Milk exporting company Oravida lobbied New Zealand's Ambassador to Beijing for help with problems getting its milk into China around the time of Prime Minister John Key's visit early last year.
Documents released to the Weekend Herald by the Ministry of Foreign Affairs and Trade (MFAT) show the appeal occurred in April last year — well before both the Fonterra botulism scare and Justice Minister Judith Collins' now-infamous October visit to China, where she dined in Beijing with Oravida bosses and an unnamed Chinese border control official.
Meanwhile, the Electoral Commission revealed yesterday that Oravida donated a further $30,000 to the National Party just two months after Ms Collins' trip, taking the company's total support in recent years to more than $80,000.
Opposition parties say Ms Collins' Beijing dinner was about smoothing the way for Oravida's milk exports to China, which were facing obstacles by border control agencies following the Fonterra botulism scare. Ms Collins denies the claims.
Oravida had asked for Government help in overcoming those obstacles just before that trip, but the documents show the company was also seeking help with its milk imports months earlier, in April, around the time Mr Key visited China.
In an email to Ambassador Carl Worker, Oravida managing director Julia Xu asks for his help in contacting two people whose identities were redacted from the documents.
Ms Xu explains the pair were to meet with an unnamed official, "and I'd greatly appreciate if they could mention Oravida's potential problems under the new import procedures for dairy products".
The documents also reveal Ms Collins' husband, David Wong-Tung, who is on Oravida's board, lobbied Mr Worker to allow the company to set up stalls promoting its products at two events, including a gala dinner held during Mr Key's visit.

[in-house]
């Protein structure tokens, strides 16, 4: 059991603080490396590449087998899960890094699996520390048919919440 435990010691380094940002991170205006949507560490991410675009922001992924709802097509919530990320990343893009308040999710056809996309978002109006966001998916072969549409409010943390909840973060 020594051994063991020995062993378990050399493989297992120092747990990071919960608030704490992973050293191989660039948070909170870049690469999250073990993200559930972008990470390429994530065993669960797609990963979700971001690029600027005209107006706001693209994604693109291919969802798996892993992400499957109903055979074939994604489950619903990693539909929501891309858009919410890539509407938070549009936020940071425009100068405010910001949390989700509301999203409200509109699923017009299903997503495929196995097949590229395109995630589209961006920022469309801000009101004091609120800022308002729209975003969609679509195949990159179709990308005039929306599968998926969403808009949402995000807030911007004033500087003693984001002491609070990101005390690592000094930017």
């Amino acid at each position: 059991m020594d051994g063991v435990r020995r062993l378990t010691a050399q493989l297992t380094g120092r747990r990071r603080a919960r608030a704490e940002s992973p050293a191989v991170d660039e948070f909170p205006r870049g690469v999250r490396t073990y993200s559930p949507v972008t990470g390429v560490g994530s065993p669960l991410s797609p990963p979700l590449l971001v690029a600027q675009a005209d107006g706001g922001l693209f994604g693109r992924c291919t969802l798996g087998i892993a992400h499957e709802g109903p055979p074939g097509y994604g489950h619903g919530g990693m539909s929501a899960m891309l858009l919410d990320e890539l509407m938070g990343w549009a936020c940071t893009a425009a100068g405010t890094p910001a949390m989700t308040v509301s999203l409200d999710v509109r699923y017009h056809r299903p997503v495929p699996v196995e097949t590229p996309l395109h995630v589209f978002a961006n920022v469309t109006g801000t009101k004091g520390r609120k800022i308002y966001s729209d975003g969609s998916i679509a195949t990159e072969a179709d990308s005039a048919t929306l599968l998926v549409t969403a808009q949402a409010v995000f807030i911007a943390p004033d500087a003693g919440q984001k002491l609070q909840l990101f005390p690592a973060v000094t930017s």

Mr Worker turned down Mr Wong-Tung's request, pointing out the company's scampi was to be served at the dinner but Ms Xu's request to serve Oravida's fresh milk "does not quite fit the tone or style of the menu".
The documents released yesterday also show Ms Collins' staff sought a briefing from MFAT staff before the dinner in Beijing in October, which she says was a private event.
Labour MP Grant Robertson said: "It was clearly a dinner with an official of sufficient standing that she believed it required a ministerial briefing. I also note the comment that the official had agreed to meet the minister. That clearly implies this was something that was being driven by the minister and Oravida."
However, Ms Collins noted her staff withdrew the request for a briefing. "When I found out, I told them ... not to bother as it was a private dinner."
The documents also show a considerable amount of effort and planning by MFAT went into Ms Collins' visit to Oravida's Shanghai offices during her trip, a visit she had initially portrayed as "popping in for a cup of tea" on the way to the airport.
Mr Robertson said Ms Collins' trip was supposed to be a taxpayer-funded visit about justice issues. "Instead the minister used it to conduct multiple engagements to benefit her husband's company."
• Oravida asked for New Zealand Government help with its milk exports to China in April last year — well before the Fonterra botulism scandal or Judith Collins' dinner in Beijing.
• Oravida paid $30,000 to the National Party two months after Ms Collins' trip.
• Ms Collins initially asked for a Ministry of Foreign Affairs and Trade briefing before the private dinner with Oravida. She later withdrew the request.